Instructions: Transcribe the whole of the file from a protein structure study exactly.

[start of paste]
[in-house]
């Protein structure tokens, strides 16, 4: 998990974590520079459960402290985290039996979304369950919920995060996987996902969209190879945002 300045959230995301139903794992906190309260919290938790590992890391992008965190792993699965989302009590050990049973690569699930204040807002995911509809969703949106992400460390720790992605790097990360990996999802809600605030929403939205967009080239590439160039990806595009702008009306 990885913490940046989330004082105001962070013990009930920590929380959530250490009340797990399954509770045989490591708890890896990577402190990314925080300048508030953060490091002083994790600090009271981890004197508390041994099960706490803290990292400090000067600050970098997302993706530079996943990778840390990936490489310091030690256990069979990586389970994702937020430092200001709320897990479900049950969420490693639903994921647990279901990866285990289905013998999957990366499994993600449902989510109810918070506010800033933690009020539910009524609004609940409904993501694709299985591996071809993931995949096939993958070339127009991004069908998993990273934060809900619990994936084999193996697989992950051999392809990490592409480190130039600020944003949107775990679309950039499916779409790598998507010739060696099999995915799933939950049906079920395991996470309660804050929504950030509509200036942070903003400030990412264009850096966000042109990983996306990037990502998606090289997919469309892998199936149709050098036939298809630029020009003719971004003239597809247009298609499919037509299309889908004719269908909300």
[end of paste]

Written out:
[in-house]
């Protein structure tokens, strides 16, 4: 998990974590520079459960402290985290039996979304369950919920995060996987996902969209190879945002 300045959230995301139903794992906190309260919290938790590992890391992008965190792993699965989302009590050990049973690569699930204040807002995911509809969703949106992400460390720790992605790097990360990996999802809600605030929403939205967009080239590439160039990806595009702008009306 990885913490940046989330004082105001962070013990009930920590929380959530250490009340797990399954509770045989490591708890890896990577402190990314925080300048508030953060490091002083994790600090009271981890004197508390041994099960706490803290990292400090000067600050970098997302993706530079996943990778840390990936490489310091030690256990069979990586389970994702937020430092200001709320897990479900049950969420490693639903994921647990279901990866285990289905013998999957990366499994993600449902989510109810918070506010800033933690009020539910009524609004609940409904993501694709299985591996071809993931995949096939993958070339127009991004069908998993990273934060809900619990994936084999193996697989992950051999392809990490592409480190130039600020944003949107775990679309950039499916779409790598998507010739060696099999995915799933939950049906079920395991996470309660804050929504950030509509200036942070903003400030990412264009850096966000042109990983996306990037990502998606090289997919469309892998199936149709050098036939298809630029020009003719971004003239597809247009298609499919037509299309889908004719269908909300």